I should preface this with a disclaimer: Compared to Sean Abley, Dave Cobb, Matthew Keller, and Vincent Lopez, I'm pretty weak at the cultural reference game. However, I'm still pretty good at it, considering. I'm actually better at Trivial Pursuit - well, I would be if there weren't a sports category, to which my only answer ever seems to be "Vida Blue." I am in fact pretty good at Kung Fu Chaos; Set I'm OK at, but I always lose to Jason Havard. I am a terrible Yahtzee! player; as with any mostly aleatoric game, my impulse is simply to throw up my hands and let everyone else win.

7. What music did I listen to most in the last year?
 
Max Tundra (10 points) 5
 
Daft Punk (4 points) 3
 
Pet Shop Boys (0 points) 3
 
Melvins (4 points) 4
 
Atom™ (8 points) 3
 

Yes, Max Tundra. Mastered By Guy At The Exchange is still in my car's CD changer. Everything else came and went over the last year. There was a month or two of solid Atom-listening, and a recent bout of Daft Punk and Melvins. However, the PSB have pretty much fallen off of my radar at this point in their career. I mean, feh. That last album sucked - although I suppose I should give them some credit for it not being nearly as bad as Nightlife.

8. What's the best restaurant in the Bay Area?
 
Walzwerk, SF (10 points) 7
 
Hunan Taste, San Jose (5 points) 3
 
Intermezzo, Berkeley (9 points) 3
 
The St. James Infirmary, Mountain View (1 point) 2
 
Plearn Thai Cuisine, Berkeley (8 points) 3
 

You bet it's Walzwerk! Great food, good prices, really cool owners. I'm crushed that I haven't eaten there in perhaps two years. I'm also a huge fan of Intermezzo, home of the impossibly large salad that you could never, ever dream of eating in one sitting. I still dream about their poppy seed dressing up here in Salmonberg. And when I go get Thai food almost anywhere else in the world, I'm disappointed that it's not as good as Plearn. Damn, the world's filled with bad Thai food [although a special place in Hell must surely be reserved for the so-called Thai food that lurks in most Australian suburbs]. Hunan Taste is not exactly great food, but I love eating there, principally because it was the closest to a local haunt we ever had living in San José. [If you want good Hunan food, might as well stick to Brandy Ho's in San Francisco!] Finally, the St. James Infirmary is a ringer: it burned down back in 1995 or so. It was fun while it lasted, though: I loved the décor and the Jif burger.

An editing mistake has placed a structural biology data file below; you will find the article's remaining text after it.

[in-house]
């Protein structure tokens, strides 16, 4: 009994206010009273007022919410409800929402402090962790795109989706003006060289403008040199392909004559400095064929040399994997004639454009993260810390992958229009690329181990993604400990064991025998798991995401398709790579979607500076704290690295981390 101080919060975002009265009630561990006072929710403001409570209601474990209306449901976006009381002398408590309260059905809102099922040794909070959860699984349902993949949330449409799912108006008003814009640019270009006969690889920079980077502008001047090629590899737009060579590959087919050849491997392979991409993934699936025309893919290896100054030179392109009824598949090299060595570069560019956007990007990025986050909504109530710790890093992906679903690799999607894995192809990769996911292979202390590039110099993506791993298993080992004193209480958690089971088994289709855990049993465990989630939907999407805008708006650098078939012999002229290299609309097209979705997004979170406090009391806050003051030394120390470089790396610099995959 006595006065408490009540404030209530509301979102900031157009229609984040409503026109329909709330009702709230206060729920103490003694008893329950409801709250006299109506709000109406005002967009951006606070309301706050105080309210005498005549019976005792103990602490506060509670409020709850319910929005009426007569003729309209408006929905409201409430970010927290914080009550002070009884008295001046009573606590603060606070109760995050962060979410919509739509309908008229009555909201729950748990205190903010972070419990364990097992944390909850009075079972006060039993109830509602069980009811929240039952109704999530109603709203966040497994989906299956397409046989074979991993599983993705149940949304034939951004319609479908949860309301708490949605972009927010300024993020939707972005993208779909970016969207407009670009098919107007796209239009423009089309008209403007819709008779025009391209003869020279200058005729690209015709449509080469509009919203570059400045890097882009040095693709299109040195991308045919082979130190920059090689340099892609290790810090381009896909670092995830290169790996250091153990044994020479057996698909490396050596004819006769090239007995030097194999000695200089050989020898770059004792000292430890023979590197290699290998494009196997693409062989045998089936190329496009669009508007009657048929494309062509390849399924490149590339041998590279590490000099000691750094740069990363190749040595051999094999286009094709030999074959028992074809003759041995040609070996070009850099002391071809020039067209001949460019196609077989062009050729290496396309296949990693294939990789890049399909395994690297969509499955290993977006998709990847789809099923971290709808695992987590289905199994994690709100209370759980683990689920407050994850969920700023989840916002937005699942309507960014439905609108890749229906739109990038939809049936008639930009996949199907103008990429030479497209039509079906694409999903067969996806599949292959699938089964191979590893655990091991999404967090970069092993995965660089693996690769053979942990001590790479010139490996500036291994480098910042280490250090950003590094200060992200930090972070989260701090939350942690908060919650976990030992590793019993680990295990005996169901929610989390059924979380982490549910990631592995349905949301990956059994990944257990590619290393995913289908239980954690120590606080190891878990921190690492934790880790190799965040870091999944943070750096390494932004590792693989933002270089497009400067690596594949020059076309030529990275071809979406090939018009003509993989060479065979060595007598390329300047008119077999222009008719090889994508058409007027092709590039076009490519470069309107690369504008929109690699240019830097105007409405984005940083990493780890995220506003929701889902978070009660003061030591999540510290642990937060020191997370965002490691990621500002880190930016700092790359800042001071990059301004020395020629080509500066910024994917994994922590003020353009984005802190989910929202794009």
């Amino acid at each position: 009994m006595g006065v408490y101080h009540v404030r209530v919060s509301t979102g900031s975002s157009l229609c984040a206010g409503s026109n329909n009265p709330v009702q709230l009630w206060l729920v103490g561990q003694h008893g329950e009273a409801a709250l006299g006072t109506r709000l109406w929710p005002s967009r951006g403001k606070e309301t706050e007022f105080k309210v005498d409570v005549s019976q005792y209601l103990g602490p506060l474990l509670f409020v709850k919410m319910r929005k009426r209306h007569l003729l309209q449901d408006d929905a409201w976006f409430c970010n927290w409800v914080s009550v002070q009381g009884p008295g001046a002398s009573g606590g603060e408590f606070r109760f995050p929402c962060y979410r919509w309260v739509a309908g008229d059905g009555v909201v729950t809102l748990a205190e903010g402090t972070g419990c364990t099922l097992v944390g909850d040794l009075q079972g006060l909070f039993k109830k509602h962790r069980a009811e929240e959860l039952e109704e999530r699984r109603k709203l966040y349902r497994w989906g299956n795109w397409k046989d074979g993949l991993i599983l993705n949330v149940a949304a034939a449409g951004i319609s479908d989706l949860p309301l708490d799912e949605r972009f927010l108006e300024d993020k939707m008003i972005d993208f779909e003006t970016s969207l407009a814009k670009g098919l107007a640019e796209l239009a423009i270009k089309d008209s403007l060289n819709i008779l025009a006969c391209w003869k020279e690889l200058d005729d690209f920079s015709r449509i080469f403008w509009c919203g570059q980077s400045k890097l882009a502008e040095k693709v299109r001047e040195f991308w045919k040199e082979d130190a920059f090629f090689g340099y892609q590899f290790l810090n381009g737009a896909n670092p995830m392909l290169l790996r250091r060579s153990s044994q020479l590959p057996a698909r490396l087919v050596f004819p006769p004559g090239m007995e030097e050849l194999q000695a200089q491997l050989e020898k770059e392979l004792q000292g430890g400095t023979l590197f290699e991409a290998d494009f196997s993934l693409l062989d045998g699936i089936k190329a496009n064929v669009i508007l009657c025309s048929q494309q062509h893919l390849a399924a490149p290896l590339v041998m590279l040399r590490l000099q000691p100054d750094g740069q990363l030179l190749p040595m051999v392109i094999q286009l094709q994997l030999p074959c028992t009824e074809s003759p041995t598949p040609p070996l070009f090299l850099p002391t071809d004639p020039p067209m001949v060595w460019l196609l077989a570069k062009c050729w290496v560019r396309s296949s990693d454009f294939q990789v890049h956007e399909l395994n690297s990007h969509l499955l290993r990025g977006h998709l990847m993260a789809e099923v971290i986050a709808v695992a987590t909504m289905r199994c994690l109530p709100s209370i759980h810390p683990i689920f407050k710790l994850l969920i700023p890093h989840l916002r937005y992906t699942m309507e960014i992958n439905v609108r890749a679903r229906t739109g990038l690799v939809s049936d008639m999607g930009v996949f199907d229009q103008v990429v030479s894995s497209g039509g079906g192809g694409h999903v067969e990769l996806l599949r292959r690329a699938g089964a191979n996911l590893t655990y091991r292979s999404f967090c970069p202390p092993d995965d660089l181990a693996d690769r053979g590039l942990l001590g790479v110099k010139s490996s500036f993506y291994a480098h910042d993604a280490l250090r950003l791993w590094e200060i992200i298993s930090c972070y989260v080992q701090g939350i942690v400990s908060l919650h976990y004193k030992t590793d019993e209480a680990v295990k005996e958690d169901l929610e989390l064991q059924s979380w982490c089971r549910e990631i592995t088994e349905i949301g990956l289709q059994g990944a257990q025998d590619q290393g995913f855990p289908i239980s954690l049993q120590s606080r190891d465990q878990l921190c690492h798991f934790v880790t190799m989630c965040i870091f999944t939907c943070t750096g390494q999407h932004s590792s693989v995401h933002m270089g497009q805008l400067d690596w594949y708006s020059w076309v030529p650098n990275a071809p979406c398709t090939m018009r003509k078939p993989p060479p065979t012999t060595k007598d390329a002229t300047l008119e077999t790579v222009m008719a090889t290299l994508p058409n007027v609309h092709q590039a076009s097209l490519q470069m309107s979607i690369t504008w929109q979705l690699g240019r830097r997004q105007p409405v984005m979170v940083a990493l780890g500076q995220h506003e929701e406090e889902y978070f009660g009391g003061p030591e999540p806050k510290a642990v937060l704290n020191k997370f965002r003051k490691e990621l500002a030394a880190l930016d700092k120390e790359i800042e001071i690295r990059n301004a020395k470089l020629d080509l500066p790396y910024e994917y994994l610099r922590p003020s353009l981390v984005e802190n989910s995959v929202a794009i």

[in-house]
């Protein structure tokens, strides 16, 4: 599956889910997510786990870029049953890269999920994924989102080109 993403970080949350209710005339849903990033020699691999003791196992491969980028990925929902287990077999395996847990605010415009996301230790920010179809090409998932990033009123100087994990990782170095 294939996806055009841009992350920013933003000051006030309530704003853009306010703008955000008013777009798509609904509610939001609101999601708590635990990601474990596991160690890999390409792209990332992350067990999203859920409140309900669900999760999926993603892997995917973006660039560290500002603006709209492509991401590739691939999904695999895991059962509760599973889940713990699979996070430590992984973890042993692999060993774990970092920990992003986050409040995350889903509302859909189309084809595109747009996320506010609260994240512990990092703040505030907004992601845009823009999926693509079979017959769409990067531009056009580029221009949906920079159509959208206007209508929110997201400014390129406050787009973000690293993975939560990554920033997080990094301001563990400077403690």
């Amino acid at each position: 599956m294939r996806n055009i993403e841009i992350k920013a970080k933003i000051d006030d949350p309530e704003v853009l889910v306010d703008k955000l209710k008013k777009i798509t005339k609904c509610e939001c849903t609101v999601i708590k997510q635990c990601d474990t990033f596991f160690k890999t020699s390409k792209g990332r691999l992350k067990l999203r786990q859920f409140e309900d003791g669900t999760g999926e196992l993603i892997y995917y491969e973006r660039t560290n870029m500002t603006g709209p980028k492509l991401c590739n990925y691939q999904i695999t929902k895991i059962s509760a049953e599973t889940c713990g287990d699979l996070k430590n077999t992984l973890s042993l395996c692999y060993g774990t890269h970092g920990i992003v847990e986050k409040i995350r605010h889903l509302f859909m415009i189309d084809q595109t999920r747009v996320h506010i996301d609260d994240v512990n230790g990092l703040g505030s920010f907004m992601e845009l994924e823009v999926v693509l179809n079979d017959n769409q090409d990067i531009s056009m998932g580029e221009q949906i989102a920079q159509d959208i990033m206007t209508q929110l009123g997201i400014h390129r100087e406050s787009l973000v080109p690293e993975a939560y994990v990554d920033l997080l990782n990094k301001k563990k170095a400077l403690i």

9. My most annoying habit?
 

Graping it (1 points) 3
 
Leaving fingernail clippings on the floor (10 points) 3
 
Not showering every day (7 points) 4
 
Hogging the Pantene (5 points) 3
 
Getting crazy with the Cheez Whiz (0 points) 5
 
 

Yeah, I leave my fingernail clippings on the floor. I do apologize for that; it's gross. I also don't shower every day; I swear it's really because I'm so environmentally conscious that I try not to reduce the planet's resources through excessive hot water usage. [I keed! It's because I'm lazy.] Although I don't actually own any Pantene, I am amused enough by that answer to award five points. Similarly, although I never intentionally grape it, I will give you one point for recognizing that as a slightly possible answer. No points, though, if you mistook a Beck reference for something I actually do - which most respondents did in fact do. Hm.

10. Most valued possession?
 

Bottle of Penfolds Grange (1 point) 0
 
My ass (1 point) 2
 
That Aboriginal painting (2 points) 4
 
My personal relationship with Jesus (0 points) 0
 
My friends (10 points) 12
 

Easy. Not that I "possess" my friends or anything - but knowing them is that single best thing about my life hands down. Everything else is pretty much gravy. Yes, the painting is probably the most expensive thing I own, but it's just a thing.

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  • It's July 2013.

    Remember when I wrote a lot on LiveJournal? Yeah, me neither.

  • Steve

    I'm not surprised by Jobs' death, and of course my inner cynic wants to blame homeopathy or whatever the hell it was he was into; an anecdote that…

  • Wein Keller

    It took ten days to clear Canadian customs and make it to San Diego, but Dan just installed the replacement thermostat for our crappy wine cabinet…